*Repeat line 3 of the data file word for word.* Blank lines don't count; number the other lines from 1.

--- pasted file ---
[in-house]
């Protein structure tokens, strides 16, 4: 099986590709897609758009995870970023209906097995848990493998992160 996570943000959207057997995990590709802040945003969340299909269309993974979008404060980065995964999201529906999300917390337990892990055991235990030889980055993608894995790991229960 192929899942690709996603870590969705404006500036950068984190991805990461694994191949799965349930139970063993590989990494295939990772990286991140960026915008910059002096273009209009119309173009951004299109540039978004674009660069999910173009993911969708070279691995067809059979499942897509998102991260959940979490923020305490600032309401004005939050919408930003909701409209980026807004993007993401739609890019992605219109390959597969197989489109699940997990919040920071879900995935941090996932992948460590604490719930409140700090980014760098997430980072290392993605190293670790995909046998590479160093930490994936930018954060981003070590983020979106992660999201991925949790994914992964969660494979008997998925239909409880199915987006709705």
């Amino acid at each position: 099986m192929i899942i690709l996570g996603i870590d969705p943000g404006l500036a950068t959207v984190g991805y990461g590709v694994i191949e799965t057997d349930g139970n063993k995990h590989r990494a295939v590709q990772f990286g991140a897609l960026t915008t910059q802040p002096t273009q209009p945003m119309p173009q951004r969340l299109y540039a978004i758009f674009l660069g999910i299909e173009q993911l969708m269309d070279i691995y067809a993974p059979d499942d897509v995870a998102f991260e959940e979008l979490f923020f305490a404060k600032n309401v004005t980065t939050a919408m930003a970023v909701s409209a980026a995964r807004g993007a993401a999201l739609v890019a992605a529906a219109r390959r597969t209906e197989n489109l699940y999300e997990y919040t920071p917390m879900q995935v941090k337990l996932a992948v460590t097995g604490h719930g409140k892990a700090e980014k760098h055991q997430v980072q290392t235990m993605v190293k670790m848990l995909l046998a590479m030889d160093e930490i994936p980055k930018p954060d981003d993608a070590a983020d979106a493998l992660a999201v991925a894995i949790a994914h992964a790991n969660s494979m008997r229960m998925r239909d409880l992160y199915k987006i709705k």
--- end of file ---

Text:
């Amino acid at each position: 099986m192929i899942i690709l996570g996603i870590d969705p943000g404006l500036a950068t959207v984190g991805y990461g590709v694994i191949e799965t057997d349930g139970n063993k995990h590989r990494a295939v590709q990772f990286g991140a897609l960026t915008t910059q802040p002096t273009q209009p945003m119309p173009q951004r969340l299109y540039a978004i758009f674009l660069g999910i299909e173009q993911l969708m269309d070279i691995y067809a993974p059979d499942d897509v995870a998102f991260e959940e979008l979490f923020f305490a404060k600032n309401v004005t980065t939050a919408m930003a970023v909701s409209a980026a995964r807004g993007a993401a999201l739609v890019a992605a529906a219109r390959r597969t209906e197989n489109l699940y999300e997990y919040t920071p917390m879900q995935v941090k337990l996932a992948v460590t097995g604490h719930g409140k892990a700090e980014k760098h055991q997430v980072q290392t235990m993605v190293k670790m848990l995909l046998a590479m030889d160093e930490i994936p980055k930018p954060d981003d993608a070590a983020d979106a493998l992660a999201v991925a894995i949790a994914h992964a790991n969660s494979m008997r229960m998925r239909d409880l992160y199915k987006i709705k």